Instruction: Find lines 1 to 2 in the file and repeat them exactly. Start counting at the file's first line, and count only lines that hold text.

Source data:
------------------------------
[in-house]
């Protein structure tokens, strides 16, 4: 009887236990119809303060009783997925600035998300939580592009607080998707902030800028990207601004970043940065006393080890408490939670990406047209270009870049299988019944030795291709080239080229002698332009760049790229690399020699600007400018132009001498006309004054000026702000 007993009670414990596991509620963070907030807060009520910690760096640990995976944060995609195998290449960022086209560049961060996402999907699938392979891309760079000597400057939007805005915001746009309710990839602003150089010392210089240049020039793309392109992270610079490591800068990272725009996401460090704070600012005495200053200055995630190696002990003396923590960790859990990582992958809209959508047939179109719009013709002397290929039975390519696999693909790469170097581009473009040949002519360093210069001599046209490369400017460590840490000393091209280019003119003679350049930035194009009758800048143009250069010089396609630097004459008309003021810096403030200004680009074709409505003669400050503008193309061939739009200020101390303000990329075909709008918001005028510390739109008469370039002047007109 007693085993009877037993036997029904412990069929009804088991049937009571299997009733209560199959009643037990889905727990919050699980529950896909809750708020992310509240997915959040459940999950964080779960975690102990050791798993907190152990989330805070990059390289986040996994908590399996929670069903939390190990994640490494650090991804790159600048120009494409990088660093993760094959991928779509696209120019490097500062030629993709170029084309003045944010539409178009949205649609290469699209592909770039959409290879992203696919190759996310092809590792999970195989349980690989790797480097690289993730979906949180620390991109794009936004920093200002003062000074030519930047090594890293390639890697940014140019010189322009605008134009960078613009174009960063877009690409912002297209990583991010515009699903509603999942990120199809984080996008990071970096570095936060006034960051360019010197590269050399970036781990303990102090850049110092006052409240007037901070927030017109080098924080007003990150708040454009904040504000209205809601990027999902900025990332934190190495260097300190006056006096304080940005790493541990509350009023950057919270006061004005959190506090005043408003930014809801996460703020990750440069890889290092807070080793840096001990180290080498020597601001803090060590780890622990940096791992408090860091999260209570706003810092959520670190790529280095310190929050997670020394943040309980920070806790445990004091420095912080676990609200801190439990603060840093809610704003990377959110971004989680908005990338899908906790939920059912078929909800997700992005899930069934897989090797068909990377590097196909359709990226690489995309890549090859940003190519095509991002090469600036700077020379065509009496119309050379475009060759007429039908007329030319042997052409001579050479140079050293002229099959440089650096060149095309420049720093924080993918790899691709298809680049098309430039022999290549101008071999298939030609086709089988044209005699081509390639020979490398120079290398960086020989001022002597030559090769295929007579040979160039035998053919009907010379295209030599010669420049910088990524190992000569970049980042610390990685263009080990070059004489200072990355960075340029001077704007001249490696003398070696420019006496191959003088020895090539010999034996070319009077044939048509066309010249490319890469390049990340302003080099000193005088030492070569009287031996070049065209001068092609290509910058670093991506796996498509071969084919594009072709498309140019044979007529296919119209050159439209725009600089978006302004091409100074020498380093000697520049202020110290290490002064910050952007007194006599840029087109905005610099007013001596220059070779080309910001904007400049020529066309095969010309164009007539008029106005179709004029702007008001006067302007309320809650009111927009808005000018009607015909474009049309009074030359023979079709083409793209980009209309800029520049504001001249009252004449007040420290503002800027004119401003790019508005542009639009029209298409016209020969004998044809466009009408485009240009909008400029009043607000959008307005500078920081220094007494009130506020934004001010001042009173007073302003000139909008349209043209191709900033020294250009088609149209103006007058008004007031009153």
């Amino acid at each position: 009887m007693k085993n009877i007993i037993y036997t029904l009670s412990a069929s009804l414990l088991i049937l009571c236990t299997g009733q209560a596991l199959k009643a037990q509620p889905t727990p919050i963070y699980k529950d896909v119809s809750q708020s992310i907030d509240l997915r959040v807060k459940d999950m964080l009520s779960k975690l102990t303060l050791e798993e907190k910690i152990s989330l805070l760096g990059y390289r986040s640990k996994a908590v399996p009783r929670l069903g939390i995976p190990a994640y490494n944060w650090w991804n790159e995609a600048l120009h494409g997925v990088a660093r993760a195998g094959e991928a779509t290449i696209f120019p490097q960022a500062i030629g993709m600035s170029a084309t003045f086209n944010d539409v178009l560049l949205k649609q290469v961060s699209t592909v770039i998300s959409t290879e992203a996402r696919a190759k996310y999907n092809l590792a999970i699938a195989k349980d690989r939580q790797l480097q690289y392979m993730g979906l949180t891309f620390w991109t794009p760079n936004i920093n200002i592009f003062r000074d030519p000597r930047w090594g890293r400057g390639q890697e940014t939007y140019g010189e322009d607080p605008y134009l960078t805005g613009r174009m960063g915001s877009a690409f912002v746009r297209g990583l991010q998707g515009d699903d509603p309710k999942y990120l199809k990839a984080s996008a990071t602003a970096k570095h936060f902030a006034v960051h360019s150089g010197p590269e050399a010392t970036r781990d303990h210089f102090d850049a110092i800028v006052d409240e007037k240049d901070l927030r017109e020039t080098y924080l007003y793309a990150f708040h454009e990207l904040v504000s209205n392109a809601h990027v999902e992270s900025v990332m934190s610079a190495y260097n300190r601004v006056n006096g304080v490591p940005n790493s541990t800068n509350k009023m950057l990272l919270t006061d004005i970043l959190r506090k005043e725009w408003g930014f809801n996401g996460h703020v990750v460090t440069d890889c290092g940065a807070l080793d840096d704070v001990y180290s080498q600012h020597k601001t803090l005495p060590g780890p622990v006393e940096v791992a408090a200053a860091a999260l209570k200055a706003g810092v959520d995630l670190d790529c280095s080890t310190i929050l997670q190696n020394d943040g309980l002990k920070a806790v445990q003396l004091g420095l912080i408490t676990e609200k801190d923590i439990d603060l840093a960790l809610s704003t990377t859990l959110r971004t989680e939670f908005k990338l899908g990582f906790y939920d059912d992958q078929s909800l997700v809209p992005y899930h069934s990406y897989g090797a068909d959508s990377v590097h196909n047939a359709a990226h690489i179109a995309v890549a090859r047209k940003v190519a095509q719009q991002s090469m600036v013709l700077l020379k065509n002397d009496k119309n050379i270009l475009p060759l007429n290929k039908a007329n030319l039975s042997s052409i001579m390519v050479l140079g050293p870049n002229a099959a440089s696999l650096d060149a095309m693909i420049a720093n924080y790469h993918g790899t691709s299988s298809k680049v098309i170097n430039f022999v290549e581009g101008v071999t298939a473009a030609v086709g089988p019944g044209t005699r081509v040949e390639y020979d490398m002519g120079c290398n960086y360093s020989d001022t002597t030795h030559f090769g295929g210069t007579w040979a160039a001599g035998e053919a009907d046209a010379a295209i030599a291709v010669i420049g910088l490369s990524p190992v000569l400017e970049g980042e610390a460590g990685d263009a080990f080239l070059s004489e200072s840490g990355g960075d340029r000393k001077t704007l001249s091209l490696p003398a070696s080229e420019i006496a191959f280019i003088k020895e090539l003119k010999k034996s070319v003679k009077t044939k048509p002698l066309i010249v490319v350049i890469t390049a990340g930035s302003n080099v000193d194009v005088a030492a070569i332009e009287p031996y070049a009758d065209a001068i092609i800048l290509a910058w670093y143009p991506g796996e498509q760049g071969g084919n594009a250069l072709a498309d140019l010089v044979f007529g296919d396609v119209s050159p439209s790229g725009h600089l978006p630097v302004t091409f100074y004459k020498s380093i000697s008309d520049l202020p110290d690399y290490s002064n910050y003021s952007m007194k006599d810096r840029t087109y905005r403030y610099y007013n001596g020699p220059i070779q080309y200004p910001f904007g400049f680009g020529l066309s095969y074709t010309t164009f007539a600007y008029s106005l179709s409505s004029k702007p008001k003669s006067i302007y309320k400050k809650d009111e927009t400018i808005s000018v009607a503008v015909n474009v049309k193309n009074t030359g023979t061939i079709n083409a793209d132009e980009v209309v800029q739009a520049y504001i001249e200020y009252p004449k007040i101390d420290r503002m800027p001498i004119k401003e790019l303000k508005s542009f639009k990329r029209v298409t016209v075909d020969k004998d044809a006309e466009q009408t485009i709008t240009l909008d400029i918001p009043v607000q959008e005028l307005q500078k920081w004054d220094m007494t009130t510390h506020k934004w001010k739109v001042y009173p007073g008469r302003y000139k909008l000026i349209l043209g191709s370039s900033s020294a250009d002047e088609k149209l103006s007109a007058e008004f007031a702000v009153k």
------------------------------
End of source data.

[in-house]
């Protein structure tokens, strides 16, 4: 009887236990119809303060009783997925600035998300939580592009607080998707902030800028990207601004970043940065006393080890408490939670990406047209270009870049299988019944030795291709080239080229002698332009760049790229690399020699600007400018132009001498006309004054000026702000 007993009670414990596991509620963070907030807060009520910690760096640990995976944060995609195998290449960022086209560049961060996402999907699938392979891309760079000597400057939007805005915001746009309710990839602003150089010392210089240049020039793309392109992270610079490591800068990272725009996401460090704070600012005495200053200055995630190696002990003396923590960790859990990582992958809209959508047939179109719009013709002397290929039975390519696999693909790469170097581009473009040949002519360093210069001599046209490369400017460590840490000393091209280019003119003679350049930035194009009758800048143009250069010089396609630097004459008309003021810096403030200004680009074709409505003669400050503008193309061939739009200020101390303000990329075909709008918001005028510390739109008469370039002047007109 007693085993009877037993036997029904412990069929009804088991049937009571299997009733209560199959009643037990889905727990919050699980529950896909809750708020992310509240997915959040459940999950964080779960975690102990050791798993907190152990989330805070990059390289986040996994908590399996929670069903939390190990994640490494650090991804790159600048120009494409990088660093993760094959991928779509696209120019490097500062030629993709170029084309003045944010539409178009949205649609290469699209592909770039959409290879992203696919190759996310092809590792999970195989349980690989790797480097690289993730979906949180620390991109794009936004920093200002003062000074030519930047090594890293390639890697940014140019010189322009605008134009960078613009174009960063877009690409912002297209990583991010515009699903509603999942990120199809984080996008990071970096570095936060006034960051360019010197590269050399970036781990303990102090850049110092006052409240007037901070927030017109080098924080007003990150708040454009904040504000209205809601990027999902900025990332934190190495260097300190006056006096304080940005790493541990509350009023950057919270006061004005959190506090005043408003930014809801996460703020990750440069890889290092807070080793840096001990180290080498020597601001803090060590780890622990940096791992408090860091999260209570706003810092959520670190790529280095310190929050997670020394943040309980920070806790445990004091420095912080676990609200801190439990603060840093809610704003990377959110971004989680908005990338899908906790939920059912078929909800997700992005899930069934897989090797068909990377590097196909359709990226690489995309890549090859940003190519095509991002090469600036700077020379065509009496119309050379475009060759007429039908007329030319042997052409001579050479140079050293002229099959440089650096060149095309420049720093924080993918790899691709298809680049098309430039022999290549101008071999298939030609086709089988044209005699081509390639020979490398120079290398960086020989001022002597030559090769295929007579040979160039035998053919009907010379295209030599010669420049910088990524190992000569970049980042610390990685263009080990070059004489200072990355960075340029001077704007001249490696003398070696420019006496191959003088020895090539010999034996070319009077044939048509066309010249490319890469390049990340302003080099000193005088030492070569009287031996070049065209001068092609290509910058670093991506796996498509071969084919594009072709498309140019044979007529296919119209050159439209725009600089978006302004091409100074020498380093000697520049202020110290290490002064910050952007007194006599840029087109905005610099007013001596220059070779080309910001904007400049020529066309095969010309164009007539008029106005179709004029702007008001006067302007309320809650009111927009808005000018009607015909474009049309009074030359023979079709083409793209980009209309800029520049504001001249009252004449007040420290503002800027004119401003790019508005542009639009029209298409016209020969004998044809466009009408485009240009909008400029009043607000959008307005500078920081220094007494009130506020934004001010001042009173007073302003000139909008349209043209191709900033020294250009088609149209103006007058008004007031009153």